Of course, he was a high-class juvenile himself before maturing into a Classic performer, and as he descends from the Storm Cat line it stands to reason that his progeny can be expected to display their share of precocity before progressing with age. 

Among the plethora of well-related two-year-olds set to represent Lope De Vega in 2018 are siblings to the likes of Poule d'Essai des Pouliches heroine Elusive Wave, Phoenix Stakes winner Sudirman, Prix Royal-Oak and Coronation Cup hero Ask, three-time Italian Group 1 winner Dylan Mouth, Prix Jean Romanet scorer Romantica, Gimcrack Stakes victor Blaine and Irish 2,000 Guineas runner-up Endless Drama, to name but a handful.

And while the names and pedigrees of the mares contained within Lope De Vega's 2015 book create plenty of anticipation on their own, the results that crop enjoyed at the yearling sales add even more fuel to the fire.

In 2017 Lope De Vega's European yearlings, bred at €40,000, averaged almost £147,500 for 74 sold. They include the colt out of Group 3 winner Dolled Up bought by Kerri Radcliffe for 600,000gns at Book 1 of the Tattersalls October Sale, and the 500,000gns colt from the family of Footstepsinthesand bought by Roger Varian during Book 2.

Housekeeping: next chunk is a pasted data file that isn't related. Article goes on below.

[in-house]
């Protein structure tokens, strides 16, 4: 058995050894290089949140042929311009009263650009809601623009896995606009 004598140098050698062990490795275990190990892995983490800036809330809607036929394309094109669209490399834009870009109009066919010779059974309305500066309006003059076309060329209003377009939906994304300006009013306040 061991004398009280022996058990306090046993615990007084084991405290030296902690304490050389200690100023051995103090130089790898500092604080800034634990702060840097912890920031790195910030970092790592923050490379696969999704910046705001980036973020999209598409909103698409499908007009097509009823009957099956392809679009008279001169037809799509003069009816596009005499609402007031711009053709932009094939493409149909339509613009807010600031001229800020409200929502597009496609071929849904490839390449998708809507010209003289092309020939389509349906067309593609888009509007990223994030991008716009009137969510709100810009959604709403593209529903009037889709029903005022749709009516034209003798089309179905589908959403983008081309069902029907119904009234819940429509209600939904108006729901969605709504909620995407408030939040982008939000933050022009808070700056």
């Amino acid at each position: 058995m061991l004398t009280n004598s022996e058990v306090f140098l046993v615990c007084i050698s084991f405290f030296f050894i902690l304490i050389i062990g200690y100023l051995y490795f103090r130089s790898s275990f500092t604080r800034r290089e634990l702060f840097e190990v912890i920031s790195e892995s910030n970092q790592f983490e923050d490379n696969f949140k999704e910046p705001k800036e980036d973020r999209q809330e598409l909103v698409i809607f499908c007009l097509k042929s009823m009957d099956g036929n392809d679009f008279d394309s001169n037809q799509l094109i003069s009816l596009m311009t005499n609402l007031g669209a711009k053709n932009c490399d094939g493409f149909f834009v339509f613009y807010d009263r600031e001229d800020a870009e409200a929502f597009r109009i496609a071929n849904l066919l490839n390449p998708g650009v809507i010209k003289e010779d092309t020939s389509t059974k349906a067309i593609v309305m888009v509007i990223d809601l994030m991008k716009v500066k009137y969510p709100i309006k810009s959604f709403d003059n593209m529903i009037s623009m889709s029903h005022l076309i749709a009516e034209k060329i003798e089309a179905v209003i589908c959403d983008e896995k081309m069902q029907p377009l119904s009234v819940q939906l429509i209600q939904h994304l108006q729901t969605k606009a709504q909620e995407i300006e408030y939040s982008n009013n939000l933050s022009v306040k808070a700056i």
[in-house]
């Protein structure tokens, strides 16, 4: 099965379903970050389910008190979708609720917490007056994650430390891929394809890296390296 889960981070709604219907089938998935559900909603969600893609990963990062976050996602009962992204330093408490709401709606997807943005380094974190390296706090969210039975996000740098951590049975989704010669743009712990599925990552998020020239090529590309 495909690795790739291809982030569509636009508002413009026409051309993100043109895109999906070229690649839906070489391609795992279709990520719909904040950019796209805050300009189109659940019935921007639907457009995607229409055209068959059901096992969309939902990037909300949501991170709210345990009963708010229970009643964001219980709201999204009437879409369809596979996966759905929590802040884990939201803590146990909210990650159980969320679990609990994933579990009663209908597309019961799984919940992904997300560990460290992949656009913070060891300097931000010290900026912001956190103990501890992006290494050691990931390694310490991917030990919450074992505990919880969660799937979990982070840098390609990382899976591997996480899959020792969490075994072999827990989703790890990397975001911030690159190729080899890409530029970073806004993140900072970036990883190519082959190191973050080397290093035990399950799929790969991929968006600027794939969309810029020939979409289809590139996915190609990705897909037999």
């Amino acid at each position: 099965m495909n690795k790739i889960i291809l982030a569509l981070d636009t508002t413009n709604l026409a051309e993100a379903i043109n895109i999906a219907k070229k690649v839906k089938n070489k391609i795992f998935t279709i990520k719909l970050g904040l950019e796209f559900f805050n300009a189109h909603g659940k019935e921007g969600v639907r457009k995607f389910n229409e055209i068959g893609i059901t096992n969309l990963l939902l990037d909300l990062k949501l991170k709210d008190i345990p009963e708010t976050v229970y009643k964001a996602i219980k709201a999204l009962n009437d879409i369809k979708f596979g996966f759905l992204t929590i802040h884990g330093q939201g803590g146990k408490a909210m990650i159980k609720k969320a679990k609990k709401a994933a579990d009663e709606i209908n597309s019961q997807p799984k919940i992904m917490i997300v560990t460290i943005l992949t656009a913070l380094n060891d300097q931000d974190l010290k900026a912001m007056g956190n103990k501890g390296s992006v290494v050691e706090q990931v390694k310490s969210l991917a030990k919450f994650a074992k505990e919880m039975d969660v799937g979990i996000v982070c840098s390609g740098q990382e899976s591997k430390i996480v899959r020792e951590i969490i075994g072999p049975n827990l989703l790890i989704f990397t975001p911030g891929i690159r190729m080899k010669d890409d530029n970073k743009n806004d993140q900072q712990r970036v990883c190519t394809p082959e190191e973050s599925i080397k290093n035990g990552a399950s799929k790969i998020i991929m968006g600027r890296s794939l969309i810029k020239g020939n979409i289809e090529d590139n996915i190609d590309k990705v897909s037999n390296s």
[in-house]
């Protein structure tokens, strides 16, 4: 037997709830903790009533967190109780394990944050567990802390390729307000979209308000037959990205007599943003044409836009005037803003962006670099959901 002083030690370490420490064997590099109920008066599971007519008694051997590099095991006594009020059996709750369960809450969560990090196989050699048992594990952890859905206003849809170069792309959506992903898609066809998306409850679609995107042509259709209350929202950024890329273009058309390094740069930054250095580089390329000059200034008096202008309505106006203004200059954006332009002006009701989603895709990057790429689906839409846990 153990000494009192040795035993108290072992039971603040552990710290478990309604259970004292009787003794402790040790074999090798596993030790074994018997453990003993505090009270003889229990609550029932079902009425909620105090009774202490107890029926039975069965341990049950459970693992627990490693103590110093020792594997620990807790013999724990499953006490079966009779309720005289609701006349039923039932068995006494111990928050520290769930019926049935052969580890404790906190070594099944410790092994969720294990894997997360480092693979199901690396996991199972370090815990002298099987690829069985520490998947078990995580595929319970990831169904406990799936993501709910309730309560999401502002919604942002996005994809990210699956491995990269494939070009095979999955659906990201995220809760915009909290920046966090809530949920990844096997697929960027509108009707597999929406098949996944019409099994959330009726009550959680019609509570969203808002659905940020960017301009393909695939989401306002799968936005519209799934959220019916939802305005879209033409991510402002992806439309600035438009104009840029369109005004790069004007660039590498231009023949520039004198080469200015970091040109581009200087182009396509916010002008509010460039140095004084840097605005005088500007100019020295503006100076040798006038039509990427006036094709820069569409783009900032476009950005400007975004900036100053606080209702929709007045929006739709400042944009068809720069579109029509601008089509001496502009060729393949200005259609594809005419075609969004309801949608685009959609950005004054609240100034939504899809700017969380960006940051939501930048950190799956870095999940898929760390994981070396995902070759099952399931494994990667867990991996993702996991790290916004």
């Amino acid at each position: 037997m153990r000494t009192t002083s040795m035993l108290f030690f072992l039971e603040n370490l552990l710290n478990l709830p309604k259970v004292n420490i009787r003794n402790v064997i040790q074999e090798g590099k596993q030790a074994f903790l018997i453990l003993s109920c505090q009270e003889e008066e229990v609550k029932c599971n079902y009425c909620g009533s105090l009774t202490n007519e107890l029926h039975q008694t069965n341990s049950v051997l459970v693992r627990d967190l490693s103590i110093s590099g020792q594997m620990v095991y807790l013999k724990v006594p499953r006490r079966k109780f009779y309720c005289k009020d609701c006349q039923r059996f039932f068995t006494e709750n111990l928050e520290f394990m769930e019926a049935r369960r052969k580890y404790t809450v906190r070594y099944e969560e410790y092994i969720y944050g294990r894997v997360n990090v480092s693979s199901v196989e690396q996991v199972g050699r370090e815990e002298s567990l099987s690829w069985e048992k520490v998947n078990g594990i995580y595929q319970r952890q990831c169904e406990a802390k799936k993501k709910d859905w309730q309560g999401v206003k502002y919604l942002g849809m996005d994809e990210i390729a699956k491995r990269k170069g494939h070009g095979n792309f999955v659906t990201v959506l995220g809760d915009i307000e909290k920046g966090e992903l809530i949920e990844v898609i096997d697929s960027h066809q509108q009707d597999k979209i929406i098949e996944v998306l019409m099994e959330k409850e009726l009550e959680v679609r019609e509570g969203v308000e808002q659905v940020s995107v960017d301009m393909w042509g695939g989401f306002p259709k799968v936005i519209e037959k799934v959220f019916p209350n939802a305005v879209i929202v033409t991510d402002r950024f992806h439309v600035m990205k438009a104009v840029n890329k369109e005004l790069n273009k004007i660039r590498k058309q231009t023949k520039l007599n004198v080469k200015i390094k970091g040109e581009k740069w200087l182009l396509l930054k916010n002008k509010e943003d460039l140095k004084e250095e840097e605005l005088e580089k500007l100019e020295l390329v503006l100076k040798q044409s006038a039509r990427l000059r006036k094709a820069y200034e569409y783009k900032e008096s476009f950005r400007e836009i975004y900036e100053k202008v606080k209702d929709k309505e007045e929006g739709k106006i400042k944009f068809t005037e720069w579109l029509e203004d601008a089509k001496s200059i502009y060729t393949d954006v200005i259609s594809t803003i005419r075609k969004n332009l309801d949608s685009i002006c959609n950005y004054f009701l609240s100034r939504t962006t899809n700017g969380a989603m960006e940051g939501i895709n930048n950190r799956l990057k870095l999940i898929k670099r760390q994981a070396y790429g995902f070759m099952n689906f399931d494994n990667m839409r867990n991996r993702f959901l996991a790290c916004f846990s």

The likes of Godolphin, Cheveley Park Stud, Shadwell and Juddmonte also signed for his offspring during the most recent round of yearling sales.

Moreover, Lope De Vega's fee has continued to rise, having stood 2016 at €45,000 and 2017 at €50,000, while he is due to stand 2018 at €60,000. And with the quality and quantity of his books keeping pace with his rising fee, the 2018 season could be the start of a very steep upward curve for Lope De Vega.

He may be named after a playwright known for the quantity of his output rather than the quality, but when his fifth crop of two-year-olds debut later this year Lope De Vega will have plenty of both. So dim the lights and raise the curtain, as Lope De Vega is about to take centre stage.


Sires of 2018 series...

Stand by for a bold show from an upgraded juvenile crop by Showcasing

Dark horses promise a bright year ahead for Mastercraftsman

Martin Stevens on the perfect storm that could be brewing for Siyouni

And it is hard not to think that the best is yet to come, with a significantly bigger and more expensively-bred crop of juveniles due to hit the track